About the Assessment of Cover Crop Albedo Potential Cooling Effect: Risk of the Darkening Feedback Loop Effects

Pique, Gaétan ; Carrer, Dominique ; Lugato, Emanuele ; Fieuzal, Rémy ; Garisoain, Raphaël ; Ceschia, Eric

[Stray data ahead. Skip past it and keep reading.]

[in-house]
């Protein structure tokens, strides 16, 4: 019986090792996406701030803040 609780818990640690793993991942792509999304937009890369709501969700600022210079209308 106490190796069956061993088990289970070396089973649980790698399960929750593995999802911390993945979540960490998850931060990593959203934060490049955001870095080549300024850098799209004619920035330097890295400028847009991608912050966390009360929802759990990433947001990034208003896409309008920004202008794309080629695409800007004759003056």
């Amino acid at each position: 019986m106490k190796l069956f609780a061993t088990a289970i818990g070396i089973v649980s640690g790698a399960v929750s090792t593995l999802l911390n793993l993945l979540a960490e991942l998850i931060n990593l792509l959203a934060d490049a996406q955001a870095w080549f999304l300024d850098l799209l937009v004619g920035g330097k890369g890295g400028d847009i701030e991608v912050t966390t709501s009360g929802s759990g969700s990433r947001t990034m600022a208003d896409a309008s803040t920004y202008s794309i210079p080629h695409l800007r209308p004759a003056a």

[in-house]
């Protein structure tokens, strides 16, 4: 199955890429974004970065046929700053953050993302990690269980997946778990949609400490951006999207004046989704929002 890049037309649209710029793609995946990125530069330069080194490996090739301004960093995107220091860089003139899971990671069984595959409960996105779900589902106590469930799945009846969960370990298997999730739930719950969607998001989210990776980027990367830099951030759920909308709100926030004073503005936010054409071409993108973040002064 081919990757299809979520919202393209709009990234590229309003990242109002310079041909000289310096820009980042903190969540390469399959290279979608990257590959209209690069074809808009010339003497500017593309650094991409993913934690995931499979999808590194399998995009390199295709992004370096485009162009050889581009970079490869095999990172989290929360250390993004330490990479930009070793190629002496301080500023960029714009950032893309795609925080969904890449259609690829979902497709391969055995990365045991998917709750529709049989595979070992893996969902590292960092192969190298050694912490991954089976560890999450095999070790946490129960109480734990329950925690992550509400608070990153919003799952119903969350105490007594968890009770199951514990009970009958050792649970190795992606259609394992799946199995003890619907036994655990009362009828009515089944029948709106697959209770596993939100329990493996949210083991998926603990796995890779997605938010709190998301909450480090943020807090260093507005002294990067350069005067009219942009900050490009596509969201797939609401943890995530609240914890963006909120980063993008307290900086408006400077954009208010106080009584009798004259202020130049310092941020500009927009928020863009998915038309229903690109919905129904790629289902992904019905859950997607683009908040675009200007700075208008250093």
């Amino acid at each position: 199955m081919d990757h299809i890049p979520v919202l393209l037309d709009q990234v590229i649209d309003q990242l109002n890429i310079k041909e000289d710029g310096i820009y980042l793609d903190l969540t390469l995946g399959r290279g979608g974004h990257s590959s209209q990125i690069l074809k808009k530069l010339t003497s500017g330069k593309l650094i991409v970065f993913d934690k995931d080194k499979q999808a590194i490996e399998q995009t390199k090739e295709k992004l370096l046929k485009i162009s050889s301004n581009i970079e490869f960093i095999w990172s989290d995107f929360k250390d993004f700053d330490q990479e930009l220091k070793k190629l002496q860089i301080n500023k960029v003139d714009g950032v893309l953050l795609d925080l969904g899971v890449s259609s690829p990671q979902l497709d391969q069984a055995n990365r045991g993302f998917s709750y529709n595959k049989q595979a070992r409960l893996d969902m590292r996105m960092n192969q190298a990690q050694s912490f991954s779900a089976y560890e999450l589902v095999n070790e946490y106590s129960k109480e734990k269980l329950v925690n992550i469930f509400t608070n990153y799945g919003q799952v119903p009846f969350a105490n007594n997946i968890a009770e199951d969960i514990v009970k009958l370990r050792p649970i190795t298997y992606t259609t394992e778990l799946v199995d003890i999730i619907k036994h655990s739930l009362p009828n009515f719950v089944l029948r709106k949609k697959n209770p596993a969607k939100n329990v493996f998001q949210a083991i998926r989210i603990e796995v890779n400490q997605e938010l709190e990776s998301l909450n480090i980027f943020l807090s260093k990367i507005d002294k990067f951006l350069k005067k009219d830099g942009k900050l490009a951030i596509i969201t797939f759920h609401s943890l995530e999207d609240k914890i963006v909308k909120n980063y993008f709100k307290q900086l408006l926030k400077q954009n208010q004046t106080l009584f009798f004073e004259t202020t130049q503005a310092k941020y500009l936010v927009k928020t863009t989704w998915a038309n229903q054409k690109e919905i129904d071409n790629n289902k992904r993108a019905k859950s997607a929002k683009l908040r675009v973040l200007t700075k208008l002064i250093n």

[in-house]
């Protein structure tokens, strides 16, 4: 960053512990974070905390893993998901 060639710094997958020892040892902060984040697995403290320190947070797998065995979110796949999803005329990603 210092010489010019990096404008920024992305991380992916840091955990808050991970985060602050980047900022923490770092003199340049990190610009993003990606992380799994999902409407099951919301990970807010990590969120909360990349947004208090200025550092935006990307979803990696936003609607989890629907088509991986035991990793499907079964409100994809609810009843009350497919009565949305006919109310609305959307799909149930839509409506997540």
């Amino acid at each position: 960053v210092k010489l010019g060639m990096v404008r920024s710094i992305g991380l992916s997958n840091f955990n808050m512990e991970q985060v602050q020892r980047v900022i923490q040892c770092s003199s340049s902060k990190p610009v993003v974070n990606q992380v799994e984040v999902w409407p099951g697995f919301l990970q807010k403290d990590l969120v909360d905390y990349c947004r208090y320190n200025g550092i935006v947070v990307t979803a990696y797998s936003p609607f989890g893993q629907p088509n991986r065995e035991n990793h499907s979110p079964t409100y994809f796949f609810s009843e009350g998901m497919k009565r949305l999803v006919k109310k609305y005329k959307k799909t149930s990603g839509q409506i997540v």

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Today societies face an unprecedented challenge to limit global warming and restore agricultural soils. Recent studies show that the introduction of cover crops over Europe could result in a cooling impact due to an increase in soil organic carbon stocks, a decrease in the use of fertilizers, and an increase in surface albedo of the croplands. Based on the use of remote sensing data, land cover database, meteorological data, national agricultural statistics, and ground measurements, a generic model was developed to simulate the radiative forcing following the change in surface albedo. This article analyzes the impact of the introduction of cover crops in Europe during the fallow periods. Compared to previous studies, this work discusses: (i) The maximum greening potential in Europe and the associated indirect surface properties changes (ii) for snowfall episodes, and (iii) due to an increase in organic matter. This study shows that the mitigation potential of cover crops through albedo effects could reach 6.74 MtCO2-eq.yr−1 by extending the periods of the introduction of the cover crops to all possible fallow periods. This mitigation could be limited to 5.68 MtCO2-eq.yr−1 if the impact of snowfalls is considered. This would be equivalent to 9.12 gCO2.m−2.yr−1. Finally, this study investigates the feedback loop due to soil darkening with soil organic carbon content increase when cover crops are introduced, considering two scenarios. The first considers the soil organic carbon content increase following repeated incorporation of cover crop biomass into the soil, simulated with the DayCent model. The second, more conceptual and extreme scenario aims at alerting on the possible impact of a combination of carbon farming practices, such as biochar or organic amendments. Our results show that this effect could lead to a loss of 20% of the climate benefit (i.e., 5.39 MtCO2-eq.yr−1). In conclusion, this study shows that cover crops have a strong potential for climate mitigation through direct albedo effects (soil coverage). However, once introduced, cropland should be permanently covered by vegetation or straws in order to avoid this darkening feedback loop effect.</p>

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